Homestead in Hazelbrook looking for P.E.I. heritage designation

An Island couple hopes that securing a provincial heritage designation for their property in Hazelbrook, P.E.I., will help protect it for years to come.

It would be the province's 65th designated heritage place and first since 2015

The couple spent a year and a half updating and restoring the homestead that dates back to 1875. (Anita Marie Photography)

An Island couple hopes that securing a provincial heritage designation for their property in Hazelbrook, P.E.I., will help protect it for years to come.

Todd MacLean said the home dates back to 1875.

He and his wife, Savannah Belsher-MacLean, were looking for an old home to restore and settled on the Hazelbrook Homestead in 2016. 

"We didn't want a new property or to build," said MacLean. "We wanted to restore a house to its former glory. This was the place for us to do that."

Owner Todd MacLean said he and his wife were 'completely awestruck' when they saw the Hazelbrook Homestead. (Jessica Doria-Brown/CBC)

A long restoration

MacLean said it took them a year and a half of pulling up carpets, tearing down wallpaper and updating everything while maintaining the heritage "look."

He estimates it cost more than $80,000 to restore the homestead. The couple now rents the home as a vacation and event venue.

"Both of us are really big supporters of community here on P.E.I. and we see the potential in this place in a myriad of ways, and we also just have a huge adoration for old places."

Designation is part of the 'preservation process'

MacLean said they found historical photos of the building. (Jessica Doria-Brown/CBC)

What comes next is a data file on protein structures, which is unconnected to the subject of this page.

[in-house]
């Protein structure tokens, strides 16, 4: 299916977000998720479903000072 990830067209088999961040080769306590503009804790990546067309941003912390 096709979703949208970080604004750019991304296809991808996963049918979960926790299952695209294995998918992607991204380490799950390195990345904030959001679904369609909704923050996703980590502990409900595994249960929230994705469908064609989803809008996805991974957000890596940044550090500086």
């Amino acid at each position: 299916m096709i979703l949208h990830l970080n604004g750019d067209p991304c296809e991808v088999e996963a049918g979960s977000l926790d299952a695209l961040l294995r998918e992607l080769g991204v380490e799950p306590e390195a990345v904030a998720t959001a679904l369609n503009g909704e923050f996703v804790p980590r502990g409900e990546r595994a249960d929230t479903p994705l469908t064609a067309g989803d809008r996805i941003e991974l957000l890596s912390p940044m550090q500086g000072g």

After all that work, the couple decided to apply to have the home designated as a heritage place through the province.

It would need to meet certain conditions like being of exceptional historical, cultural or architectural value.

If approved, any changes to the exterior may require a permit and must follow federal standards and guidelines.

"It all just goes along with preservation process of the home," MacLean said. "If we are investing all this time and money into restoring this home to its formal glory, we want to make sure that's going to last."

History of family ownership

MacLean said their research revealed the homestead was originally built by the Ings family in 1875.

The property was passed to different family members for almost 130 years before MacLean bought it in 2016.

"We are just completely honoured, to have restored this place, to have brought it back to life, and just to be able to help connect the dots for P.E.I. history and as well to open the doors to the house," MacLean said.

"We have so many gems on P.E.I., so many historical places that need to be kept alive."

MacLean said that preserving a house of this stature was important for the couple. (Jessica Doria-Brown/CBC)

One of dozens of designated properties

MacLean said they are hopeful the home will be designated so that people can continue to enjoy it in its restored glory. (Anita Marie Photography)

The homestead could be the 65th place on Prince Edward Island to be a designated heritage place under the provincial Heritage Places Protection Act, and the first since 2015.

There are more than 400 registered heritage places throughout the province.

Designation as a heritage place requires ministerial approval and is a more rigorous process than registration.

More P.E.I. news

With files from Jessica Doria-Brown